Keeping some sense of normalcy in Congress

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The pandemic has produced some weird times for nearly everyone, including Congress. It’s been convening in a non-convened way with members not always agreeing on the right course. The Committee on House Administration has been doing lots of things to try to get operations back to normal. For a progress report, Ranking Member Rodney Davis of Illinois joined Federal Drive with Tom Temin.

Interview transcript:

Tom Temin: Rep. Davis, it’s good to have you on.

Rodney Davis: Hey, thanks for having me on, Tom.

Tom Temin: Now, this issue of the Congress being scattered also comes at a time when another committee of which you’re a member, the Committee on House Modernization is trying to update Congress in the way it operates even before the pandemic. So it sounds like we’ve got a confluence of things going on here.

Rodney Davis: Yeah, it’s a very unique time in our nation’s history. And we were really working on the Select Committee for the Modernization of Congress to update some of the things that we saw as members, most of us on that committee. I mean, we actually represent some of the most bipartisan members and some of the most partisan members on committee. We were all coming together to really do one thing – that’s to make the House work better, and it was successful. But unfortunately, a lot of those efforts are going to have to change and our desire and our goals, because COVID has changed the way that Congress has worked, just like it’s changed the way the rest of the federal government works.

Tom Temin: And now that you have Congress operating in pandemic, let’s talk about the House. There has been some dispute as to whether the House needs to convene as a group physically. But I guess with the Democrats in charge, they have decided that it’s okay to have proxy voting and so on. So as of this week, what does it look like? How many people roughly are there and where are people gathering?

Rodney Davis: Well, about 70 members of the Democratic caucus have decided to use the proxy process. I’ve been against the proxy process ever since it became an idea, this Congress. I don’t want a pandemic used to really change the structure of what the legislative process is about. As a matter of fact, I think we can safely returned to our jobs, just like we asked many essential federal workers to come to work every day. They’re being asked to mitigate the risk of getting COVID. We ought to be able to mitigate the risks, too, frankly, just like the Senate is. And ironically, our Select Committee on Modernization, one of the goals was to get members together, talking person to person more as one of our goals to make Congress work better. And I thought it was the antithesis of what this proxy process is all about, which only allows you to talk to your colleagues remotely. That’s not good for the legislative process. We have a lawsuit that we’re challenging the constitutionality of the proxy voting process, since it’s never been used on the House floor in our nation’s history. So it’ll be interesting to see what the courts decide.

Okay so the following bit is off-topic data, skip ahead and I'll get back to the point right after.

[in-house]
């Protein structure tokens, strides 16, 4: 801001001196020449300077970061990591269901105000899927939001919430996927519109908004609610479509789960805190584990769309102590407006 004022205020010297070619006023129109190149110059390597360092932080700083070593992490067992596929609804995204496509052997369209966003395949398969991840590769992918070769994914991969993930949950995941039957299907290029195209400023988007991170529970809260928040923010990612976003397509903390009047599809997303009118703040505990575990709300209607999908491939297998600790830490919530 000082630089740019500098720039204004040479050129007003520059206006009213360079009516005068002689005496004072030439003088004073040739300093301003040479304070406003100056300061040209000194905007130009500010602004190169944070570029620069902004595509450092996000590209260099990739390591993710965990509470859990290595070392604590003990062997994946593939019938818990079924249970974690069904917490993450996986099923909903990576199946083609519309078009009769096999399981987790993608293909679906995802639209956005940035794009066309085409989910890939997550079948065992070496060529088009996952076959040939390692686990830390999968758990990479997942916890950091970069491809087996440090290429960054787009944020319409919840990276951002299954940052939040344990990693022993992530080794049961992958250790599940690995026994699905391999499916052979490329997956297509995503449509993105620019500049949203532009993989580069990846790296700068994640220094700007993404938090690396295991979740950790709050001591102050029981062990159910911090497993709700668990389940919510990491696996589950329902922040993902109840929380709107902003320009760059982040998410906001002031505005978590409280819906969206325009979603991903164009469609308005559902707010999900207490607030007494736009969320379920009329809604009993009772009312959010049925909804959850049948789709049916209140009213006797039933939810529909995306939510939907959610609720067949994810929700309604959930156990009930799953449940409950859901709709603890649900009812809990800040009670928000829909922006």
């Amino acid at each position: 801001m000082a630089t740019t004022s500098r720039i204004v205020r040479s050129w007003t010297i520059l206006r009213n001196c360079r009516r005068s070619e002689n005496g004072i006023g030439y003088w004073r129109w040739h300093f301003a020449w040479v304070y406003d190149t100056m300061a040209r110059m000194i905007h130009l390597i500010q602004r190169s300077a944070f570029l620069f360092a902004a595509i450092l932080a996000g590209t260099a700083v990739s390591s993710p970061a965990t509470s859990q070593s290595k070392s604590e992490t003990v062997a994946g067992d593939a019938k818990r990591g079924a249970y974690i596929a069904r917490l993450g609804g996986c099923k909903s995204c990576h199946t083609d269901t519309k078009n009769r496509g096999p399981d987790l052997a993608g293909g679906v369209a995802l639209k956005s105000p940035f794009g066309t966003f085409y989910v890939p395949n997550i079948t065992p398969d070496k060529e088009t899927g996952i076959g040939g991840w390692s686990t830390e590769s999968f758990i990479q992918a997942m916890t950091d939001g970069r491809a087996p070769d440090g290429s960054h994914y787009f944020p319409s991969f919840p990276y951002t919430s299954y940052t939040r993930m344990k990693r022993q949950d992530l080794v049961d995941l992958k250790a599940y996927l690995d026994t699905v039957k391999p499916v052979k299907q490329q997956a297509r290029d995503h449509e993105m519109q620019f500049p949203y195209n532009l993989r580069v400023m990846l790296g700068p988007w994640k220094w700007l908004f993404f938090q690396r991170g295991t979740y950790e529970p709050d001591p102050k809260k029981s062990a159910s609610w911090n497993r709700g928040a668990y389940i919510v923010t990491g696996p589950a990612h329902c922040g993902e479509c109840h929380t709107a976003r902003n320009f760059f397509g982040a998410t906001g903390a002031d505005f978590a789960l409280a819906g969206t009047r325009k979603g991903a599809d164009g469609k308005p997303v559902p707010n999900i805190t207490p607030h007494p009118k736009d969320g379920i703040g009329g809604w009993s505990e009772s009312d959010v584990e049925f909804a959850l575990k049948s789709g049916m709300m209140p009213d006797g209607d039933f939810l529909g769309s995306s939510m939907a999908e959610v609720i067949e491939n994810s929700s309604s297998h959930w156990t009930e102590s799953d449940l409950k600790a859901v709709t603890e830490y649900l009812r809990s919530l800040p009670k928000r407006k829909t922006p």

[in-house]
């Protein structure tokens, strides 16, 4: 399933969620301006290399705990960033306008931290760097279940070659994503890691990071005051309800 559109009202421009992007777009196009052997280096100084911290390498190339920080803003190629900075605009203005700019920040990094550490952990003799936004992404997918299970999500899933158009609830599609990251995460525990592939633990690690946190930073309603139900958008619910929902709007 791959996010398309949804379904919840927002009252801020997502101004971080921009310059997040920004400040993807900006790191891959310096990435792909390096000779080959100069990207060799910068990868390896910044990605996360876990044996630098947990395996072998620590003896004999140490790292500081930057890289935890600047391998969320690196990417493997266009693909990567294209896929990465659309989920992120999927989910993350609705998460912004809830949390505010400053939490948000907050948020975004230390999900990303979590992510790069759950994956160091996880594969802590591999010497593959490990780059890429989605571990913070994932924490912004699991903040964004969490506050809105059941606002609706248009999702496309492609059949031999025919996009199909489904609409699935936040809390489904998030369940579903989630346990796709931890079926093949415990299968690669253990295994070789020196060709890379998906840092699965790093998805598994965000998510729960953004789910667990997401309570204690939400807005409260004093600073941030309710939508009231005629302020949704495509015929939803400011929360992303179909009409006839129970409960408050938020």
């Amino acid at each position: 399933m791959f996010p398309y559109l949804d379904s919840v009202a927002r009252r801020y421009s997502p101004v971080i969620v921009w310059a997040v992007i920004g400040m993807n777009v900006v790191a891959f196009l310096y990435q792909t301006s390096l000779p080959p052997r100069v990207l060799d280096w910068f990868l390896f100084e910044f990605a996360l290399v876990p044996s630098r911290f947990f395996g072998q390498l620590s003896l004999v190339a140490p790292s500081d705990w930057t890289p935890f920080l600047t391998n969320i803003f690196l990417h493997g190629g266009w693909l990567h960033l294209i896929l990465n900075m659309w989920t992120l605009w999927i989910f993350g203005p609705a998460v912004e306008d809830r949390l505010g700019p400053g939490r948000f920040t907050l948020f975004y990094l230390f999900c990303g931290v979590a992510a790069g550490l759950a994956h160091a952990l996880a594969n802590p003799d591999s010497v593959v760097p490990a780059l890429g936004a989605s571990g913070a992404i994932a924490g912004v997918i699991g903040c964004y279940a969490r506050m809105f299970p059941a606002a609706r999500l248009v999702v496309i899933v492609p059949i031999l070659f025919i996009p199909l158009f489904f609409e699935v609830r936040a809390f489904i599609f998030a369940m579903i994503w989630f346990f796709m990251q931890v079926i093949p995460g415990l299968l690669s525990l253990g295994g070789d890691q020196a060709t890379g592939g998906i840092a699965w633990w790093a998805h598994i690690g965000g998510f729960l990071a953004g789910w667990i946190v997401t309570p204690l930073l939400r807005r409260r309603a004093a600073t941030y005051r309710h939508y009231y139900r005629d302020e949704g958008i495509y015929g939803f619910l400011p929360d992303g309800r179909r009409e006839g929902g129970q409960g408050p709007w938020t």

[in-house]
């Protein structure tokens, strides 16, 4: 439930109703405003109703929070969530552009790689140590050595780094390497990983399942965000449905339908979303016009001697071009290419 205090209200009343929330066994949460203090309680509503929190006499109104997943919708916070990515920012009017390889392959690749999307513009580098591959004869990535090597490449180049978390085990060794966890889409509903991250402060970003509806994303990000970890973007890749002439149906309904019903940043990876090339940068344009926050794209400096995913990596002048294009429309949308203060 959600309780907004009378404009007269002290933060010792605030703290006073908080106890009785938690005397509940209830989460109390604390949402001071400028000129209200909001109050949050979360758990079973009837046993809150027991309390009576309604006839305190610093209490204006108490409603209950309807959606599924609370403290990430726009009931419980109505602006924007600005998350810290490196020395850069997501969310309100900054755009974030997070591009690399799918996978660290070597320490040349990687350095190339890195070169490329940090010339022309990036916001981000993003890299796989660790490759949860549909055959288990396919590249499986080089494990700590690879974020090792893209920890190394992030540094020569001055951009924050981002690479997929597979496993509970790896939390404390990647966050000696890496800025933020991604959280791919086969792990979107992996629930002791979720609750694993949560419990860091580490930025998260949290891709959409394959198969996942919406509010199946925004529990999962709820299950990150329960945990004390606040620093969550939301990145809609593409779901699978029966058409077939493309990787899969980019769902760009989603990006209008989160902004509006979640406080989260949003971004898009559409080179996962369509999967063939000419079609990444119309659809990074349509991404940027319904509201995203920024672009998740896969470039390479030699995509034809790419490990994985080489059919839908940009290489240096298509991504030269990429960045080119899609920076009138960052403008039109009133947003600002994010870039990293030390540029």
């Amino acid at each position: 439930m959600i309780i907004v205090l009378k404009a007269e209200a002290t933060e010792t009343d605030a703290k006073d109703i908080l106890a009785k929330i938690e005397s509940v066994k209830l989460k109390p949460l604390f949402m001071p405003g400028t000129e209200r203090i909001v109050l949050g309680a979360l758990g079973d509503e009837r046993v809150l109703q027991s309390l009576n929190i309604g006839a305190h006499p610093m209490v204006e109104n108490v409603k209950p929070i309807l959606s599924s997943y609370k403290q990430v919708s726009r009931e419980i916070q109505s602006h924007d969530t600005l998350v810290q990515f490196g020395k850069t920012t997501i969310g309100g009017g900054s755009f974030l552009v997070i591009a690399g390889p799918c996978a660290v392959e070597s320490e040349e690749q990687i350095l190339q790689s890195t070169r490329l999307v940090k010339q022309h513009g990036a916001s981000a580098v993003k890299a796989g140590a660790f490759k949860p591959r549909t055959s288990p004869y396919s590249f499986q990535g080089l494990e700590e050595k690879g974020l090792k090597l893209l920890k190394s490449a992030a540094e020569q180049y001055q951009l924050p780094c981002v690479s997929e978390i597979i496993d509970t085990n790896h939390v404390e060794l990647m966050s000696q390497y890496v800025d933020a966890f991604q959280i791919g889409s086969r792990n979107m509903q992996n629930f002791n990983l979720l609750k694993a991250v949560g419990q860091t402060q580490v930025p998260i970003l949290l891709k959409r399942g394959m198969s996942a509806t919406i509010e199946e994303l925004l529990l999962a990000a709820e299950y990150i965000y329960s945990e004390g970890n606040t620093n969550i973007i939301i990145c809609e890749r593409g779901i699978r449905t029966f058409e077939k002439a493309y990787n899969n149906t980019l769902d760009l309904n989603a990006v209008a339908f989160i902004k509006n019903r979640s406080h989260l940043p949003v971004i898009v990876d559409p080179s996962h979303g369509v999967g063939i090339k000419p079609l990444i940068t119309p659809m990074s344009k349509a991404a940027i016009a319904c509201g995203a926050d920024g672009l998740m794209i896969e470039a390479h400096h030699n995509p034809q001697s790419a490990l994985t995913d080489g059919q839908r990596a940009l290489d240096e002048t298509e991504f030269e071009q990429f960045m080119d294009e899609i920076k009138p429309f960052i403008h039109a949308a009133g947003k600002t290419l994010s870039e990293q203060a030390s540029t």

Tom Temin: In the meantime, though, you’re working as the ranking member of the committee on House administration to get things somewhat back to normal I guess where even those that prefer proxy will feel safe coming in. What are some of the steps you’ve been taking?

Rodney Davis: Well, these aren’t necessarily the steps we’re taking. It’s the steps we’re offering. And unfortunately, the majority, as decided against some of these things. Number one, we ought to be able to follow the lead of Major League Baseball, some larger companies like Boeing, Ford, Tyson Foods – you know, they’re making sure that their essential workers have testing capabilities. We’ve had offers from private companies, we’ve had offers from the Air Force to come in, and not just test members of Congress, because frankly, it’s not just about members of Congress. But we ought to darn well care about the people who are asked to come to this campus every single day during a pandemic, they ought to have access to testing. We ought to have some different modalities in place to identify who’s safe and who’s not, and who should be at work and who shouldn’t. And at that point in time, you’re going to have to have testing to make that happen. So when you look at the House, you know, we’ve had just a small grouping of Architect of the Capital, and contractors in the U.S. Capitol Police that have contracted the virus. But overwhelmingly, it’s been a pretty safe place to work. But as we move ahead, the only way to really get the House open again, as we knew it on March 13, is to begin testing and utilizing some new technologies. But the majority Democrats have decided against that. And frankly, Tom, I don’t think they want us to come back in a sense of normalcy. The leadership likes the partisanship, rather than the bipartisanship that you get when we actually have a chance to talk and work with each other.

Tom Temin: We’re speaking with Illinois Republican Rodney Davis, he’s ranking member of the Committee on House Administration. And just getting back to the staff for a minute, I guess there’s about 30,000 staff members of Congress if you count House and Senate, in your particular staff. I mean, you’re calling me on this interview from your office in D.C. is your staff with you and what are you doing – if they are, what are you doing just within your own office to make sure everyone stays safe?